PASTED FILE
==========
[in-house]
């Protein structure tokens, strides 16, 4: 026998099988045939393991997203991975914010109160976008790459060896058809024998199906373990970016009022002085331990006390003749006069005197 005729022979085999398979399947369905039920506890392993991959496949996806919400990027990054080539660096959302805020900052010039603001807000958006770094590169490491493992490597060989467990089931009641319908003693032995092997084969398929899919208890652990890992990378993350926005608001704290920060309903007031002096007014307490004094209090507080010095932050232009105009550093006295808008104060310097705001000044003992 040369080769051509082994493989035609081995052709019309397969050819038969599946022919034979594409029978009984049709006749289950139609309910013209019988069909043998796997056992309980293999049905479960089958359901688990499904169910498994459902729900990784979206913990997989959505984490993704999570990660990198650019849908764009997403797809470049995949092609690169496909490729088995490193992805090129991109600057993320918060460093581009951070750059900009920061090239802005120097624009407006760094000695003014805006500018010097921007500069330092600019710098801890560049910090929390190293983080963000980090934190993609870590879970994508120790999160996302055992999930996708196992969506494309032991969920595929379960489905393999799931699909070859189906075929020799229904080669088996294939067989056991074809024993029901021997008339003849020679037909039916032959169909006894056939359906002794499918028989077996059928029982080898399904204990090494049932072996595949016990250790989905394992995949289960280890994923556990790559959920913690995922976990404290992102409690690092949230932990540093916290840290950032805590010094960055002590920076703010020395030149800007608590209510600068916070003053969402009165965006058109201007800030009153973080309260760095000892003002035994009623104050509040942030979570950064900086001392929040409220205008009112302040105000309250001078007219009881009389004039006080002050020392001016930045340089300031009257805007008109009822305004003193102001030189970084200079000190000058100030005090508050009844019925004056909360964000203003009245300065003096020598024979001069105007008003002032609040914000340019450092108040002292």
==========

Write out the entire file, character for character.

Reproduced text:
[in-house]
């Protein structure tokens, strides 16, 4: 026998099988045939393991997203991975914010109160976008790459060896058809024998199906373990970016009022002085331990006390003749006069005197 005729022979085999398979399947369905039920506890392993991959496949996806919400990027990054080539660096959302805020900052010039603001807000958006770094590169490491493992490597060989467990089931009641319908003693032995092997084969398929899919208890652990890992990378993350926005608001704290920060309903007031002096007014307490004094209090507080010095932050232009105009550093006295808008104060310097705001000044003992 040369080769051509082994493989035609081995052709019309397969050819038969599946022919034979594409029978009984049709006749289950139609309910013209019988069909043998796997056992309980293999049905479960089958359901688990499904169910498994459902729900990784979206913990997989959505984490993704999570990660990198650019849908764009997403797809470049995949092609690169496909490729088995490193992805090129991109600057993320918060460093581009951070750059900009920061090239802005120097624009407006760094000695003014805006500018010097921007500069330092600019710098801890560049910090929390190293983080963000980090934190993609870590879970994508120790999160996302055992999930996708196992969506494309032991969920595929379960489905393999799931699909070859189906075929020799229904080669088996294939067989056991074809024993029901021997008339003849020679037909039916032959169909006894056939359906002794499918028989077996059928029982080898399904204990090494049932072996595949016990250790989905394992995949289960280890994923556990790559959920913690995922976990404290992102409690690092949230932990540093916290840290950032805590010094960055002590920076703010020395030149800007608590209510600068916070003053969402009165965006058109201007800030009153973080309260760095000892003002035994009623104050509040942030979570950064900086001392929040409220205008009112302040105000309250001078007219009881009389004039006080002050020392001016930045340089300031009257805007008109009822305004003193102001030189970084200079000190000058100030005090508050009844019925004056909360964000203003009245300065003096020598024979001069105007008003002032609040914000340019450092108040002292």